House of Cards, a tricky business for the viewer and the characters

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While I will be the first to admit there were about seven times I wanted to tweet about something in the show and then realized “Wait, stop! Don’t be that girl.” This show has single handily redefined the way people can enjoy a television series. Whether it be by binge watching as many episodes as possible, having some sort of super human ability to only watch one at a time or breaking it up in a clock work manner–it is in the hands of the watcher. Netflix really stepped over some lines that have yet to be crossed in the small screen business, one I feel many television writers, directors and actors can get behind. (Not to mention viewers!)

Sure, it has paved a new way for those interested in being the spoiler alert; but in the days where we know where not to look, it’s okay.

I personally am a huge fan of how the show was directed and acted. David Fincher (Fight Club) teamed beautifully with Kevin Spacey (American Beauty). The two must have really been in sync back stage because the way Spacey was able to pull over the one-on-one with the camera was a masterpiece. And that southern accent was superb. But the writing of the show, the twist and turns and the anti-hero in Spacey’s character Francis Underwood was magical. It has been awhile since I can remember a television character at about the same caliber of Underwood. One whom you want to see succeed, but after mania bouts of him pushing others to the edge your cheering turns to quiet mumbles.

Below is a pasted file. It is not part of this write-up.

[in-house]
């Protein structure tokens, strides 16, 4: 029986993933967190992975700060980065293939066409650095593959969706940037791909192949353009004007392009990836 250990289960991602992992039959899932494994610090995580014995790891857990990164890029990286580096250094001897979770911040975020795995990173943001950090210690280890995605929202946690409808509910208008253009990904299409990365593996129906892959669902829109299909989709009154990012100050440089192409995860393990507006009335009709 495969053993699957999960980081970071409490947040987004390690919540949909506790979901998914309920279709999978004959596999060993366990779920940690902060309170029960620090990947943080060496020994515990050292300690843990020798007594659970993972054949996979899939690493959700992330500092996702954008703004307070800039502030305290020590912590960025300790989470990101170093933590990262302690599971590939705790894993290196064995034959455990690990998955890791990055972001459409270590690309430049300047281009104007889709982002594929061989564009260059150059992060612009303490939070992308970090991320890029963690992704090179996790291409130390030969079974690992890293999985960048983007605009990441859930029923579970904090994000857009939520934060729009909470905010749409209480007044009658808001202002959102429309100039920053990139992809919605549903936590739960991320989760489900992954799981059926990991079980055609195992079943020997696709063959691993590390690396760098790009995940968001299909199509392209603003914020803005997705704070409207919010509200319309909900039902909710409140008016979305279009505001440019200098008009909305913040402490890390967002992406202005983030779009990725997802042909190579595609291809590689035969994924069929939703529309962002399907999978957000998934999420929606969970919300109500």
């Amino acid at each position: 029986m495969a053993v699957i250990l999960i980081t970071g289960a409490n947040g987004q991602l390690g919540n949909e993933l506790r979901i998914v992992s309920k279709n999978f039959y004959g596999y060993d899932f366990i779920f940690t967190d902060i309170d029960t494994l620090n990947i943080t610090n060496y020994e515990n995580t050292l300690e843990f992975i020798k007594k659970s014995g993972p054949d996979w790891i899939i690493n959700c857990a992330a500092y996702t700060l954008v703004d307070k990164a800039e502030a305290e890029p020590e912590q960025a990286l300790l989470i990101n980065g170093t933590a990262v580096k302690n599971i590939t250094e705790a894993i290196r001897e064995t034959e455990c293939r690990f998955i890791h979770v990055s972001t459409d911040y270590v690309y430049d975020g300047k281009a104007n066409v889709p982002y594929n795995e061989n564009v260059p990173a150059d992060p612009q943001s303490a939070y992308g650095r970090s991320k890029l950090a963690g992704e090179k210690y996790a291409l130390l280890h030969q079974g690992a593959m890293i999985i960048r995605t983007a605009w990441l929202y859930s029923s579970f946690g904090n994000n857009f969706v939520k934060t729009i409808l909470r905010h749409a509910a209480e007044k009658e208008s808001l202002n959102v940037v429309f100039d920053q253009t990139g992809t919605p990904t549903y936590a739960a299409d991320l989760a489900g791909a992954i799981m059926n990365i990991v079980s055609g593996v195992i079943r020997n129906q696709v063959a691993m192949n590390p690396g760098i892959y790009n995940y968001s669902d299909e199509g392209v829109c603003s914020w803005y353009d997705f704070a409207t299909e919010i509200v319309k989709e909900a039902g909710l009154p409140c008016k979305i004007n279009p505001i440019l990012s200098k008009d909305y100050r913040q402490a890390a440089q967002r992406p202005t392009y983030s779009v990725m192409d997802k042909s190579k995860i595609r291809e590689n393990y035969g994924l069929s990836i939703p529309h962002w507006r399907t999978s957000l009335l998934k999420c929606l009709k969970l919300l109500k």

But a lot could be said for how easy every thing seems to come and go for Underwood. His control over other members as the Majority Whip is almost scary. And then to continue his control over rookie reporter Zoe Barnes (Kate Mara) is, again for lack of a better term, scary. He fishes and catches everything he wants. But that is only after what he really wants (Secretary of State) is taken away from him.

I believe it is the first political drama I have watched where the President seems second tier. It was interesting to me how much is kept from him, put in front of his eyes and ignored and down right over looked. Either, or, every show about United States politics will have it’s strengths and weaknesses.

No matter what may be argued over the show (lack of creativity, laziness in writing, poorly performed roles) I for one was entertaining by the underlining themes of greed, abuse of power and struggle. Every character added a new twist and turn in the plot.

What I liked most is that everything is an opportunity. Nothing can be simply sat in the corner to let linger. All avenues are explored. And everyone wants something.

As simple as that may sound, and obvious even, there is still so much more to come in the next dosage of the show (coming….???) and I for one cannot wait for it to be placed onto Netflix and to have at the disposal of my fingertips.

Go watch it if you haven’t yet, you’ll find something to like (or hate) about it.

PS; I really barely scratched the surface of the characters within the show.

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